Decorative Concrete Patio

This decorative concrete patio uses one of our more popular stamps which is the Santa Fe Medium Stone stamp.  If you are looking for a patio that resembles a flagstone, then this is a good stamp to choose.  We have this stamp in our inventory so there is no extra fees involved with this particular pattern.




Concrete vs. Asphalt

I think that everybody is well aware of the rising cost of oil and oil related products. This has placed enormous price pressure on asphalt (blacktop) contractors. The price difference between a concrete driveway and a asphalt driveway in many cases is the same. If you have never thought of having a concrete driveway placed on your property, hopefully this page will convince you to do so.

Asphalt is similar to concrete except that rather than using Portland cement it uses liquid asphalt as the binder. Liquid asphalt is a residue left over from refining crude oil to make gasoline. According to the Bureau of Labor Statistics, the price of liquid asphalt has increased 250% in the past five years, leading to a doubling of asphalt paving costs. Not only that, improvements in refining techniques mean that today only 10% of a barrel of oil ends up as liquid asphalt, when in the past that was as high as 40%. This has led to a severe asphalt shortages.

Maintenance costs for concrete are nearly zero–only some joint sealing and annual cleaning. Asphalt parking lots need to be coated with liquid asphalt every few years and be completely resurfaced every 10 years or less. This means no business interruptions with concrete parking lots, which saves you time, headache, and money.

Concrete surfaces are much lighter colored, meaning that lighting costs can be reduced. You can eliminate 3 of 10 lighting fixtures and still have the same level of lighting, according to Vance Pool of the National Ready Mix Concrete Association. This creates a safer parking lot and also reduces energy costs.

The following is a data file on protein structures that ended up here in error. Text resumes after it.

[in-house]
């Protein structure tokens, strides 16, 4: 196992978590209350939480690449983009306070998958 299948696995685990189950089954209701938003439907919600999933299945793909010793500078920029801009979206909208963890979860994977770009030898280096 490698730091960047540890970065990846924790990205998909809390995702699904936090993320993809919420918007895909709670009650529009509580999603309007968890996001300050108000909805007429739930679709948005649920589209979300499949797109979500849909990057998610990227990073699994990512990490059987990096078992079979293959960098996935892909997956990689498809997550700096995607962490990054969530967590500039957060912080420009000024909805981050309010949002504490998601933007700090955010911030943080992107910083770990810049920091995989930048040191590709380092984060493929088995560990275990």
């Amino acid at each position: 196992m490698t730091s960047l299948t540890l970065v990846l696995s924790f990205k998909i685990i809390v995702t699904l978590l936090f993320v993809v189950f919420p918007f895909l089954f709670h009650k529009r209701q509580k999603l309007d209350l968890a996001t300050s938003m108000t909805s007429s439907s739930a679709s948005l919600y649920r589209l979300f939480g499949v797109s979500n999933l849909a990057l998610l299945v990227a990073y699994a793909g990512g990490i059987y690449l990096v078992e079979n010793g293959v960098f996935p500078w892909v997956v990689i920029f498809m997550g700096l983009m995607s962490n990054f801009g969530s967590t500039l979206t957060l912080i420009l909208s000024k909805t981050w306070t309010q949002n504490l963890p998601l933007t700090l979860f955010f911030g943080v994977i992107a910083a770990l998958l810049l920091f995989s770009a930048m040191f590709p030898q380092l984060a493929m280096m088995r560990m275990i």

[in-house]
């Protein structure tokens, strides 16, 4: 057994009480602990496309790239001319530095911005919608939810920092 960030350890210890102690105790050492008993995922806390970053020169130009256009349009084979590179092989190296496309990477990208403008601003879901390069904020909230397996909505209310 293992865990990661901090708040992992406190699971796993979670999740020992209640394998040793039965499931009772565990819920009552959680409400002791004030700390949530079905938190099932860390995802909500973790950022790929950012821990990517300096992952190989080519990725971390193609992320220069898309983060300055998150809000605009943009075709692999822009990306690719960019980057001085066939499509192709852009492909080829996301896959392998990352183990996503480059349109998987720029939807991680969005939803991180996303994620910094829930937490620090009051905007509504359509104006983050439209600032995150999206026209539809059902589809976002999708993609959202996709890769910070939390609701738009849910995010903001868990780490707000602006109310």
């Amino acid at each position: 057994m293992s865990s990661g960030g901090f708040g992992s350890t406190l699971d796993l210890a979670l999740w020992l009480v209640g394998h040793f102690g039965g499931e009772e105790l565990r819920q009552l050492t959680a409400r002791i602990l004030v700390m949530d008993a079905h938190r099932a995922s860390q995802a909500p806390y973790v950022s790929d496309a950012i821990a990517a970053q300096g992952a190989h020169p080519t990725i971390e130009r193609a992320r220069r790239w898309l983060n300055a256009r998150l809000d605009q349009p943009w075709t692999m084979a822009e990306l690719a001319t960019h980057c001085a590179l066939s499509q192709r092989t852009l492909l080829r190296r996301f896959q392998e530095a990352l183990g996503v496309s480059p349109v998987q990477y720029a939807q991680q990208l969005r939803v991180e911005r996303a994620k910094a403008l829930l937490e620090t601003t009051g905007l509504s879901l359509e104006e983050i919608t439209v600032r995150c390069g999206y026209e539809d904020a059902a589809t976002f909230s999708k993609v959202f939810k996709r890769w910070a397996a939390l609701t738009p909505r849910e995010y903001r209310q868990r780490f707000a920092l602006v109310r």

The lighter color also results in a lower temperature for the parking area during the summer, reducing the heat-island effect and lowering cooling costs for adjacent buildings. According to Pool, ambient air temperatures above a concrete parking lot can be as much as 10 degrees cooler than an asphalt parking lot.

Concrete pavements can carry heavy loads without rutting or developing potholes. With concrete’s rigidity and high strength it takes only a 5″ thick pavement to provide the same load carrying capacity as 8″ of asphalt.

Concrete parking lots can be colored and textured to meet the owner’s desires.

Concrete parking lots are green–runoff is low toxicity and cooler than from asphalt surfaces and the concrete can contain recycled materials (fly ash, slag, recycled concrete aggregate). All this can yield LEED credits.

Over the typical 20 year life of a parking lot, concrete will have very little maintenance expense while maintenance for an asphalt lot will be as much as 80% of the initial construction cost. Think of that and add in inflation over those 20 years and the cost projections go out of sight.

Comparative cost for concrete vs asphalt over 20 years graph



Concrete is highly Durable and Maintenance Free unlike asphalt. A properly placed concrete driveway with a compacted sub-base and steel reinforced concrete spaced every 2′ O.C. should easily last over 30 years with no maintenance. Concrete is very environmentally friendly as any concrete can be crushed into gravel and used as a sub base.


The longest life that you are ever going to get out of a asphalt driveway without any maintenance is only two to three years. You must seal your asphalt driveway at least every two to three years, and another layer of asphalt may be needed in as little as five years. Asphalt remains soft and pliable until fully cured in six to twelve months.

trailermeltAlso on any hot sunny day over 80 degrees, you can leave a permanent embedded impression on your asphalt from your vehicle or other heavy object. You must avoid driving on the edges of the asphalt since they will crack and crumble over time.

Closeup of cracked asphalt surface.
Closeup of cracked asphalt surface.

Even after the asphalt has cured, do not expect it to be as hard or as durable as concrete. You may have noticed that on a warm or hot day, the asphalt will become “sticky” and the layers of asphalt may separate from one another. We humorously refer to this as the asphalt is becoming “unglued”. You should not place any heavy weight in concentrated areas, such as motorcycle kickstands, trailer jacks, carjacks, ramps, and similar items as they will cause depressions in the asphalt at any temperature, but even more so in 80 degree plus weather.